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Understanding Klebsiella pneumoniae respiratory infections (U-KARE)
Date du début: 1 sept. 2013, Date de fin: 31 août 2017 PROJET  TERMINÉ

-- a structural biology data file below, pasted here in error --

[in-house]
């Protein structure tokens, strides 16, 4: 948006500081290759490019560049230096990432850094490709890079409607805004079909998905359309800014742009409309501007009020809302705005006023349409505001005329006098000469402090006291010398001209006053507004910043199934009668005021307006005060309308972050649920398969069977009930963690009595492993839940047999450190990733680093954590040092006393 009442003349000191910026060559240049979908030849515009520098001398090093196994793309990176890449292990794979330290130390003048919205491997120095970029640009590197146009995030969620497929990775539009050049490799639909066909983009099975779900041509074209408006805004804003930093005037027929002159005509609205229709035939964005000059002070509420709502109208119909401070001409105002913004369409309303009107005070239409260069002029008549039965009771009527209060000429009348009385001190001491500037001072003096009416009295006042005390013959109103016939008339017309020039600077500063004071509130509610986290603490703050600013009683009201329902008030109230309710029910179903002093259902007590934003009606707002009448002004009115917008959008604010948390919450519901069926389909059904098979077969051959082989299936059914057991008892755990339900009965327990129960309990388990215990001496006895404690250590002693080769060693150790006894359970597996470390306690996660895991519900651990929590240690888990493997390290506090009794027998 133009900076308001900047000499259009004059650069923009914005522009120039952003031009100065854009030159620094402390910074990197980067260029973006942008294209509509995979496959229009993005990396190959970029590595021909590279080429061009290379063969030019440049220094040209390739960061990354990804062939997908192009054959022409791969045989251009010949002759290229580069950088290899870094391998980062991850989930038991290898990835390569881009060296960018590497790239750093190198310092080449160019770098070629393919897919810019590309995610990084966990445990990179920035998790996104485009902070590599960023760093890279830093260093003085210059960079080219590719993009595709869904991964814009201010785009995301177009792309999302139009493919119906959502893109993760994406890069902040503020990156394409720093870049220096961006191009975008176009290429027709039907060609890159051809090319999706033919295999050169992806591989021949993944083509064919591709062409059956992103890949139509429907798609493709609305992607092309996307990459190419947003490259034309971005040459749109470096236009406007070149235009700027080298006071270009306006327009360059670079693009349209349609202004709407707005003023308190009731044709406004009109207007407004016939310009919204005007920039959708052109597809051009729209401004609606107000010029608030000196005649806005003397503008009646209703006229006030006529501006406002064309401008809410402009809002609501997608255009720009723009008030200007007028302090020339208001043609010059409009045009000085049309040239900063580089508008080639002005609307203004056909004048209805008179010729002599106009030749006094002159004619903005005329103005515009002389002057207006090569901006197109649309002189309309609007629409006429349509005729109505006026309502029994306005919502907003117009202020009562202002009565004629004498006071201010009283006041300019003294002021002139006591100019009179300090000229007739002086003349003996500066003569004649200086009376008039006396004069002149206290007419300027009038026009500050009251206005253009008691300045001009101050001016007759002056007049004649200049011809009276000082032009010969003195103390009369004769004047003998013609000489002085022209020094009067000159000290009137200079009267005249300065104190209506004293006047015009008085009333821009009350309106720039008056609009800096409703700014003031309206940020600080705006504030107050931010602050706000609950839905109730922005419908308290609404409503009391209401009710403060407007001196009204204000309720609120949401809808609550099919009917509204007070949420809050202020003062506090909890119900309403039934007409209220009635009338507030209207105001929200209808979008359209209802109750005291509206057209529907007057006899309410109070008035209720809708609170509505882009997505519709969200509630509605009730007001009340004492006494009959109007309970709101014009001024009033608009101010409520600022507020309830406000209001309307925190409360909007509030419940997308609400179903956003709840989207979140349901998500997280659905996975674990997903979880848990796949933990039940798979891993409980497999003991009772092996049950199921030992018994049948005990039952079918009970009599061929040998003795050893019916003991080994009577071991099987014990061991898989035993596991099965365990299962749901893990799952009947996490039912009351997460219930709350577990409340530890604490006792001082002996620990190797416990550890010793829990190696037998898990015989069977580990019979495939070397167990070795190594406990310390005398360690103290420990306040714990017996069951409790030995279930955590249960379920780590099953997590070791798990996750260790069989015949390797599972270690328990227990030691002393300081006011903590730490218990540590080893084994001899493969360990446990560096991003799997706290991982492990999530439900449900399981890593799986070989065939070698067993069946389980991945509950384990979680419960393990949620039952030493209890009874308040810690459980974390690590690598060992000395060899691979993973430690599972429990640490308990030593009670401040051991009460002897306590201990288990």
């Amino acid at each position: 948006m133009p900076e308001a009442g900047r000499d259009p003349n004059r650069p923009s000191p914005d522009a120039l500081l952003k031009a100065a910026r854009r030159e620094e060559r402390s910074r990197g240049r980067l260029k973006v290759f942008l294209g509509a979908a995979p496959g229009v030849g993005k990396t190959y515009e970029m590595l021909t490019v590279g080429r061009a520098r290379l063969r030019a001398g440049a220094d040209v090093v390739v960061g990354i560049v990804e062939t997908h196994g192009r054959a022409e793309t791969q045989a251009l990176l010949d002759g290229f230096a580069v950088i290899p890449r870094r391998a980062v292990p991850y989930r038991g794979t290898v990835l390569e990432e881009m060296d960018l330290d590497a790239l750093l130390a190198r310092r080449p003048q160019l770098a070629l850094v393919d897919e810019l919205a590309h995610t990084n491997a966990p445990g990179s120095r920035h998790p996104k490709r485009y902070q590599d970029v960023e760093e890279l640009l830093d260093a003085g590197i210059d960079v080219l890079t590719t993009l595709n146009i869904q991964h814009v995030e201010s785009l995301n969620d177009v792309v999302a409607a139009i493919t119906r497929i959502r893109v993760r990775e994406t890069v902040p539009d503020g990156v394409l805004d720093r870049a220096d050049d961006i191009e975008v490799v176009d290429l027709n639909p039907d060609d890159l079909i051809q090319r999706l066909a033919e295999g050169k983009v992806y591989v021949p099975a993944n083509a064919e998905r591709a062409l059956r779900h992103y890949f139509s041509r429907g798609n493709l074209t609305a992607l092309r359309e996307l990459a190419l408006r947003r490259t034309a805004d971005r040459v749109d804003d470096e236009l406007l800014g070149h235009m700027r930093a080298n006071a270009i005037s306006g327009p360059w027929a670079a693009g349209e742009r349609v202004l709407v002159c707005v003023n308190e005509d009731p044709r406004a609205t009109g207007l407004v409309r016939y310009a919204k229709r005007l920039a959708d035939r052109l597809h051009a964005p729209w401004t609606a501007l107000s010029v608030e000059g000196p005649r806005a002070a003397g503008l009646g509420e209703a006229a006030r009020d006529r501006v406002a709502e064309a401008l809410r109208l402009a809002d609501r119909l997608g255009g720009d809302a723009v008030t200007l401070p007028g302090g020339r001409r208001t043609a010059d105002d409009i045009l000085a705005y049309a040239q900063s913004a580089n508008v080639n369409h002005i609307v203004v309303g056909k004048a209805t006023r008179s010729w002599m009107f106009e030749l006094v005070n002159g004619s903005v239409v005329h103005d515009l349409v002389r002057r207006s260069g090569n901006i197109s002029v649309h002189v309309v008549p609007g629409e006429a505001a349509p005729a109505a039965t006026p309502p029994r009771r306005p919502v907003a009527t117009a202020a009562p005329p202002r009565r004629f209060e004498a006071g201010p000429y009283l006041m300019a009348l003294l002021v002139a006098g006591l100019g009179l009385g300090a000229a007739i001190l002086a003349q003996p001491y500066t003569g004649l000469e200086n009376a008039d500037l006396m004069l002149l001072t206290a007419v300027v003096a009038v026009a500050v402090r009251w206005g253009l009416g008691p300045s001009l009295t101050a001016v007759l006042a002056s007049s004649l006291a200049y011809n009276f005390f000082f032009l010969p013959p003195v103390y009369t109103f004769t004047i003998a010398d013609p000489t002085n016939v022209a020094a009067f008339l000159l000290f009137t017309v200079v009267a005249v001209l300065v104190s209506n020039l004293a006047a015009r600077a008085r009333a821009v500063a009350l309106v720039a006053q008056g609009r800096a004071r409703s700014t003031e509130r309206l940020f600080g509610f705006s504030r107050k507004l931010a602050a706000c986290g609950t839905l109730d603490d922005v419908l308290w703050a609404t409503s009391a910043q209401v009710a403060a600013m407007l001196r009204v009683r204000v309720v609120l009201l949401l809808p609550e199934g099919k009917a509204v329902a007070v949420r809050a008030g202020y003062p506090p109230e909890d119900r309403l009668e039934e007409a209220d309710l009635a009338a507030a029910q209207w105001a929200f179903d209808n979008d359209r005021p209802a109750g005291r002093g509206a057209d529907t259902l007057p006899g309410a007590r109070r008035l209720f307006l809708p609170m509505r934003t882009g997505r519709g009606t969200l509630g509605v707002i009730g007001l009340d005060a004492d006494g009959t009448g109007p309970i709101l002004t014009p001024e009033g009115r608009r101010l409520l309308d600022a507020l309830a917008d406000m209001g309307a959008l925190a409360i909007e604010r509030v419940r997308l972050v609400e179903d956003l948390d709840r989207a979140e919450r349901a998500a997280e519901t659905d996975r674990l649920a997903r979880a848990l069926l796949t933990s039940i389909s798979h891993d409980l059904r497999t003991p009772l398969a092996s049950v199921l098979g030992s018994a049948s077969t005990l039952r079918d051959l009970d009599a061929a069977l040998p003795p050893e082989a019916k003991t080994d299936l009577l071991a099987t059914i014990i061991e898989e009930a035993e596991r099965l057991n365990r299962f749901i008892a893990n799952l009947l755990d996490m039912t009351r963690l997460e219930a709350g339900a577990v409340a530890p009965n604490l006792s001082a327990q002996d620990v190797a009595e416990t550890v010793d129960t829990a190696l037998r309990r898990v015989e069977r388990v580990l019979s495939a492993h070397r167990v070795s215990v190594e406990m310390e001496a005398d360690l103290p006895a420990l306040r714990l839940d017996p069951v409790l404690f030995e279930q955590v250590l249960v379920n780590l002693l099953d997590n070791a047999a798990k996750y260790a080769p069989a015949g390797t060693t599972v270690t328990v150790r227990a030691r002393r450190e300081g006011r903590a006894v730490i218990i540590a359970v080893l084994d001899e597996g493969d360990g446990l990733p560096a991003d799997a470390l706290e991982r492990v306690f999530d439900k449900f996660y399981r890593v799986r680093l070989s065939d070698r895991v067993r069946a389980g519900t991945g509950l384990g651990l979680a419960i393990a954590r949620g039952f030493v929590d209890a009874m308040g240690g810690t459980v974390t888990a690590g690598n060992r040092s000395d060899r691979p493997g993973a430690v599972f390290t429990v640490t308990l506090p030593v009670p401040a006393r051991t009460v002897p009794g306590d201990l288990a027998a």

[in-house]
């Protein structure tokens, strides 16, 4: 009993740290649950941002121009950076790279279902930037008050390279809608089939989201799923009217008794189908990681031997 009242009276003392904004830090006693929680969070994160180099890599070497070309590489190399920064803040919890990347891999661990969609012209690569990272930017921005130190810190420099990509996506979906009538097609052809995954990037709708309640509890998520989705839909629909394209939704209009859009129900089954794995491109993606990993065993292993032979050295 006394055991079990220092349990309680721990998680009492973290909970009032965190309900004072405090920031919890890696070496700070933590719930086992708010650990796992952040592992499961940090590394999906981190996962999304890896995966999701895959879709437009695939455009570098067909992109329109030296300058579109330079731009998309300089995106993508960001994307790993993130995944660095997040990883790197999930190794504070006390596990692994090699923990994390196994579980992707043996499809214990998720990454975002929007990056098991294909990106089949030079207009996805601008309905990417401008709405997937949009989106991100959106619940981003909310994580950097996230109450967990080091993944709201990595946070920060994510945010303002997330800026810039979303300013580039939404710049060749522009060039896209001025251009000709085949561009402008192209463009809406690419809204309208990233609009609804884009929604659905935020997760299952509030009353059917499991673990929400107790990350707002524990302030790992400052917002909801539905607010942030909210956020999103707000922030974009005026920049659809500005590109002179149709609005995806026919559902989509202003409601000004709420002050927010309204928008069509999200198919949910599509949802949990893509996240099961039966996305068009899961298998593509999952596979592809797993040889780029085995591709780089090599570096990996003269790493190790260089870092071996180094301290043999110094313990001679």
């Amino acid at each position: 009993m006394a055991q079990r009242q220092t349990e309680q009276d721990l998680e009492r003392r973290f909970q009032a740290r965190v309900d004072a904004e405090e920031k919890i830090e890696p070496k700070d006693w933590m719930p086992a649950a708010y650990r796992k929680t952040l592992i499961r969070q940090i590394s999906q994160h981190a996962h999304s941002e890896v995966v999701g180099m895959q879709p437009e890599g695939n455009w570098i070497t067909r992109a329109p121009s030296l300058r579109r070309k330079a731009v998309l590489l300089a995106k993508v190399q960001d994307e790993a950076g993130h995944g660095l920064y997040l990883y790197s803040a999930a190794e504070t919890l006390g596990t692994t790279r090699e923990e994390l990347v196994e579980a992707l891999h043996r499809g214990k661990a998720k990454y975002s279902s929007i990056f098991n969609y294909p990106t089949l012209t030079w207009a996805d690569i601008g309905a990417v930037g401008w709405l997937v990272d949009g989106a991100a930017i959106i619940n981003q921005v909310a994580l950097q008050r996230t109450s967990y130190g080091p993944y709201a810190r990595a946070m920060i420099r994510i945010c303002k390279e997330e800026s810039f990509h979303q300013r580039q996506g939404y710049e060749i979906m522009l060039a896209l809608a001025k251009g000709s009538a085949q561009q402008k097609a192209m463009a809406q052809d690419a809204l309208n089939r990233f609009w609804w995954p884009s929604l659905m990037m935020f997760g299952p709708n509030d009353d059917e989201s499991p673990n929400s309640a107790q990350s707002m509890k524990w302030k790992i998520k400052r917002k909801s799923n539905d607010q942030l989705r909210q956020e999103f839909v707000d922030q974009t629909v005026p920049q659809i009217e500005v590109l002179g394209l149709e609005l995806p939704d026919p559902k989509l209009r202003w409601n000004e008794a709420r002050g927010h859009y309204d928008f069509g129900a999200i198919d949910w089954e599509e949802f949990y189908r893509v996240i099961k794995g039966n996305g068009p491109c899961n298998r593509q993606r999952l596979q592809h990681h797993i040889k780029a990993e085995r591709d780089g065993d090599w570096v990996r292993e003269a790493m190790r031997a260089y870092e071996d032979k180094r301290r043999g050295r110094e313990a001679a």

"Pneumonia is leading cause of death from infection. During infection, microbial presence is monitored by receptors recognizing evolutionary conserved structures. Pathogen recognition is associated with the activation of few regulators and signaling pathways controlling host defence systems. A better understanding of the host-pathogen interaction offers the potential for pharmacological intervention by targeting the host side.U-KARE aims to gain a holistic understanding of the networks conveying the cross-talk beteen the human pathogen Klebsiella pneumoniae (KP) and the innate immune system. KP is one of the most frequent antibiotic-resistant bacteria isolated in hospitals and the community. KP represents a paradigm of an emerging pathogen, and therefore it is both urgent and necesary to better understand its pathophysiology. My laboratory has demosntrated that KP subverts the activation of host defence processes (receptor-mediated KP recognition, and NF-kB activation) to survive in the lung. These findings lead us to hypothesize that ""the capacity of KP to survive in the lung correlates with the pathogen ability to modulate innate immune responses in its own benefit"".Critical questions that will pursued are: (i) which are KP strategies to take control over host post-transcriptional modifications; (ii) how does KP manipulate IFN-dependent pathways; (iii) how does KP manipulate cell death pathways; (iv) how does KP avoid autophagy; and (v) how does the host affect KP transcriptome.By a multidisciplinary approach encompassing microbiology, cell biology, functional genomics and immunology, U-KARE will expand our current understanding of the strategies used by KP to survive in the lung. On top of this, U-KARE will explore some of the most novel and fundamental topics in the infection biology which could lead to the identification of novel therapies based on modulating the host-pathogen interaction."